These ancient sites were not always treated with curiosity or even respect. In fact, for many Chamorros, latte sites were feared and avoided because of strong beliefs in the spirits that inhabited the thick jungles and caves around Guam. But as more archeological research has been done in the Marianas a picture emerges about the lifeways of the ancient Chamorros. People are able to see these places as valuable sources of cultural knowledge, historic information, and meaningful inspiration.
Guamʼs ancient sites are particularly compelling. Archeological studies confirm that the people of the Marianas shared a cultural system unique from other peoples of Micronesia. Indeed the Marianas are one of the longest inhabited islands in the Pacific region, with settlements dating as far back as 3,800 years ago. Artifacts recovered from Guamʼs ancient sites reveal a population that survived various environmental challenges and that showed ingenuity in finding and procuring resources from their surroundings. These sites tell us how the Chamorros and their ancestors lived, worked, interacted with each other and buried their dead. They also provide insight into the larger story of ancient societies and human experience.
Ancient sites are part of our heritage. They are the legacy we have inherited from our ancestors and what we pass on to future generations. They have value and meaning and are considered worthy of preservation and conservation. The value and meaning of heritage sites, however, are socially constructed and influenced by historical and socio-political forces.
For example, as mentioned earlier, latte sites may not have been sacred in the sense of places for religious worship — they may have been purely functional as building foundations. But over time, no longer in use, they were imbued with different meanings — mysterious, dangerous. Today, many Chamorros consider latte sites sacred spaces and treat them and the structures contained within them with a kind of reverence and awe. Latte stones have become symbols of strength and cultural identity. Even if one cannot see the sacredness in the symbol of the latte stone, it is undeniable that it has become THE symbol of the Marianas, and represents the unique identity of the Chamorro people today.
Hassoʼ: To Remember
In any kind of effort to reach back to the past, there is the specific act of remembering. In Chamorro, the word meaning “to remember” is hassoʼ. Hassoʼ also means to think, to imagine or to realize. Clearly when discussing ancient sites, there is no one around who has actual firsthand knowledge of what meanings a site may have had for the original builders or inhabitants. However, as descendants and inheritors, there can be memories of visiting certain places, or of being told stories about particular locations or structures. There may be multiple meanings and interpretations and feelings regarding different sites. The sites may become significant to people because they represent something that goes beyond memory alone — they spark imagination and speak to a desire to know the past. As inheritors, the collective meanings and values placed on particular sites bind people as a community with a shared identity.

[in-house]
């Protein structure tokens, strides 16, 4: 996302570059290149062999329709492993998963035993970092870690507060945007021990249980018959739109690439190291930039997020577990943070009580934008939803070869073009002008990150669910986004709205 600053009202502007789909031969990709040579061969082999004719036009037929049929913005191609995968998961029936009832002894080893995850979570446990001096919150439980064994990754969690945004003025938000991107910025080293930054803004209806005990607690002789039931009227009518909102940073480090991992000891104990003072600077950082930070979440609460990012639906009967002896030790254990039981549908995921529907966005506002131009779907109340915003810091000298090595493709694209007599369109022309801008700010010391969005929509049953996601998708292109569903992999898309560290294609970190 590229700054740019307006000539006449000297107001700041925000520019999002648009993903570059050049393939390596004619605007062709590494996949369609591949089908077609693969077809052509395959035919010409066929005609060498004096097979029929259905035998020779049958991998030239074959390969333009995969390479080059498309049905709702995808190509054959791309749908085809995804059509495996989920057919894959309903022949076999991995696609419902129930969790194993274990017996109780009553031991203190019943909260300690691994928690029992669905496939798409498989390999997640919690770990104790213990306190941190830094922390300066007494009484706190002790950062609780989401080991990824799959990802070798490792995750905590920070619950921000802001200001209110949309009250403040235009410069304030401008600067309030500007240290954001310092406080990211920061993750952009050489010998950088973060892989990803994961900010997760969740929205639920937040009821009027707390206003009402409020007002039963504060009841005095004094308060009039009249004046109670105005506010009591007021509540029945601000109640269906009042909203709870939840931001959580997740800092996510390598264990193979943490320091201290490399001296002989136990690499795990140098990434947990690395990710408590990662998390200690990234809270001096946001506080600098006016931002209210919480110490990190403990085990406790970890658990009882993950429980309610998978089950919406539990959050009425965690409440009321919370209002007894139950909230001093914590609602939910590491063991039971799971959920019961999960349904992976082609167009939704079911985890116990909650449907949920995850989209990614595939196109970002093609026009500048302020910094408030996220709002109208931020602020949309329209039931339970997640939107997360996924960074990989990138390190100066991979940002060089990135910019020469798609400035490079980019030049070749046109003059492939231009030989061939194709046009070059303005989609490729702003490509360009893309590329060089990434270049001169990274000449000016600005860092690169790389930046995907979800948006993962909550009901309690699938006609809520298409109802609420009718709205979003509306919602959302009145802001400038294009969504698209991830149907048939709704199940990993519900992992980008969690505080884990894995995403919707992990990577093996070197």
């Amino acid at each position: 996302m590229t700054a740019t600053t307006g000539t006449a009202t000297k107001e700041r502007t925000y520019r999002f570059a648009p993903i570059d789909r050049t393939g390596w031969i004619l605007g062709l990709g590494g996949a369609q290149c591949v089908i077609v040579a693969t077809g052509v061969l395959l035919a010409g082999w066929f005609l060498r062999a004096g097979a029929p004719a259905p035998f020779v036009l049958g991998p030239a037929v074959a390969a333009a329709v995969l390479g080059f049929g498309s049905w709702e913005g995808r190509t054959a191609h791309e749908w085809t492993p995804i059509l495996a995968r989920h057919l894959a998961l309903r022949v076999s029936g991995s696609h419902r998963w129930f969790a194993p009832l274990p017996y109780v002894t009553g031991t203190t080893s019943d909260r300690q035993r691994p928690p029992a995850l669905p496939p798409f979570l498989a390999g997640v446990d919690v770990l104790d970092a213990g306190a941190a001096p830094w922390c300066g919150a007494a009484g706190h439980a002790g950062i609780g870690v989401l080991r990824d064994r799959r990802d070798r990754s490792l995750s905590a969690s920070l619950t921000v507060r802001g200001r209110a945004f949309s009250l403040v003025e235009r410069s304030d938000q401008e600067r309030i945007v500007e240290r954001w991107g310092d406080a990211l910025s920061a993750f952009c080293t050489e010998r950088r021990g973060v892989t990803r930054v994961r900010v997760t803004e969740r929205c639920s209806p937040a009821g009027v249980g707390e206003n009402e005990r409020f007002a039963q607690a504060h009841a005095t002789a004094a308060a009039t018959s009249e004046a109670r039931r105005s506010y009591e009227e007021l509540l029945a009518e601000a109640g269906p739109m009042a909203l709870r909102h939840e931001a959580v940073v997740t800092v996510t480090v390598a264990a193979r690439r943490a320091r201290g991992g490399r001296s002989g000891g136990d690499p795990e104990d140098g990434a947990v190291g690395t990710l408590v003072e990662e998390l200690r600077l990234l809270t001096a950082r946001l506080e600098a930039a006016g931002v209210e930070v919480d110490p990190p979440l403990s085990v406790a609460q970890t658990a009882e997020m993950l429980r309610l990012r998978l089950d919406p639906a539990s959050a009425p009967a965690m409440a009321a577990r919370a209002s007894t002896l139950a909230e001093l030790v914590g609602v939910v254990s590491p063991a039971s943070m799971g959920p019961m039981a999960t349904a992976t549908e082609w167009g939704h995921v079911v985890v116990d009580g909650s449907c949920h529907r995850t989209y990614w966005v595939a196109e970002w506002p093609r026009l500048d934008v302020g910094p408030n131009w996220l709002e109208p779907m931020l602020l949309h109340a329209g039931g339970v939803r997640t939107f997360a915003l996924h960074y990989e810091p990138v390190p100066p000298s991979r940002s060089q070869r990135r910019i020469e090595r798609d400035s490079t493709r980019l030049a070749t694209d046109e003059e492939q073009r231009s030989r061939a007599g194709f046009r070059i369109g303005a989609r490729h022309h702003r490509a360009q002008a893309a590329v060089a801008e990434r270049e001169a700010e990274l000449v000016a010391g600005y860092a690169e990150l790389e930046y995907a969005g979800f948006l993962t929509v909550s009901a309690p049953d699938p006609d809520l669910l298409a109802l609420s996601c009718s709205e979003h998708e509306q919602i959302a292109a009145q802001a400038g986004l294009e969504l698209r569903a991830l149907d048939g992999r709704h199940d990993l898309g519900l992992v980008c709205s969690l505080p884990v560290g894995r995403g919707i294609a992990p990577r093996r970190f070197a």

Appreciating heritage sites and protecting them, however, are not limited to one segment of a society. The preservation of heritage concerns us all. It is not automatic. Heritage sites are irreplaceable, but certainly destructible. The preservation of historic sites, therefore, requires a collective community effort that begins with awareness.
We rely on our past to give us a sense of who we are and how we identify ourselves to others around us. Likewise, communities need the past to give them a sense of identity which leads to responsibility for the care and concern for the tangible and intangible elements of the past that can be passed on to future generations. How places are cared for and respected reflects how much value a community places on them. The preservation of historic places plays a role in the social well-being of a community, especially a multi-ethnic community such as Guamʼs. We all become stakeholders and beneficiaries of historic and cultural preservation.
In May 2011, the Guampedia staff had a chance to visit some of the caves at the US Fish and Wildlife Refuge at Ritidian. The caves have some of the most interesting examples of ancient Chamorro pictographs found on island. Depictions of animals, human figures, handprints, and even whatʼs believed to be a Chamorro calendar, are painted on the walls. Chad Filipiak, a teacher at Harvest Christian Academy, was producing a 360-degree spherical panorama (or simply, a 360 shoot) and was interested in doing one of Ritidian. A 360 shoot is a photography technique whereby a series of images are shot and with the use of the appropriate software, a composite image is stitched together. The resulting image captures a panoramic space which allows a viewer to see a place or an object from various angles. A good 360 shoot can give a viewer the feeling he or she is right there in the photograph, able to look all around and see objects or other features behind them, or even up in the sky above. With local professional videographer/photographer Burt Sardoma, the Guampedia team was able to document their visit to the site and produce some stunning images of the caves and the pictographs.